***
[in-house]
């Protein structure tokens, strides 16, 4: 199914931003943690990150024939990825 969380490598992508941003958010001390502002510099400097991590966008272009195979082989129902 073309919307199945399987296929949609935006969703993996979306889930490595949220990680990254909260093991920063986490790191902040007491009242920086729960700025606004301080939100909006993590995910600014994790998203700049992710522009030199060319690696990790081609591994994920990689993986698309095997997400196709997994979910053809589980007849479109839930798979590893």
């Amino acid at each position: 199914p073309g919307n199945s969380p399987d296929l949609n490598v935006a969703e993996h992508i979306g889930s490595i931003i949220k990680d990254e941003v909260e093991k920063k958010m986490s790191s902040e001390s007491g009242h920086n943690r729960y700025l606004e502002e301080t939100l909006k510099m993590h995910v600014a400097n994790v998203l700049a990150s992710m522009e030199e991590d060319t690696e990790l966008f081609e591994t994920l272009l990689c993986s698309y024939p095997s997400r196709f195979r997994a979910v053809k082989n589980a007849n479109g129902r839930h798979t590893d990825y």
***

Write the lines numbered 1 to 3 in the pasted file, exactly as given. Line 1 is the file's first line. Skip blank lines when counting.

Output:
[in-house]
């Protein structure tokens, strides 16, 4: 199914931003943690990150024939990825 969380490598992508941003958010001390502002510099400097991590966008272009195979082989129902 073309919307199945399987296929949609935006969703993996979306889930490595949220990680990254909260093991920063986490790191902040007491009242920086729960700025606004301080939100909006993590995910600014994790998203700049992710522009030199060319690696990790081609591994994920990689993986698309095997997400196709997994979910053809589980007849479109839930798979590893």
């Amino acid at each position: 199914p073309g919307n199945s969380p399987d296929l949609n490598v935006a969703e993996h992508i979306g889930s490595i931003i949220k990680d990254e941003v909260e093991k920063k958010m986490s790191s902040e001390s007491g009242h920086n943690r729960y700025l606004e502002e301080t939100l909006k510099m993590h995910v600014a400097n994790v998203l700049a990150s992710m522009e030199e991590d060319t690696e990790l966008f081609e591994t994920l272009l990689c993986s698309y024939p095997s997400r196709f195979r997994a979910v053809k082989n589980a007849n479109g129902r839930h798979t590893d990825y």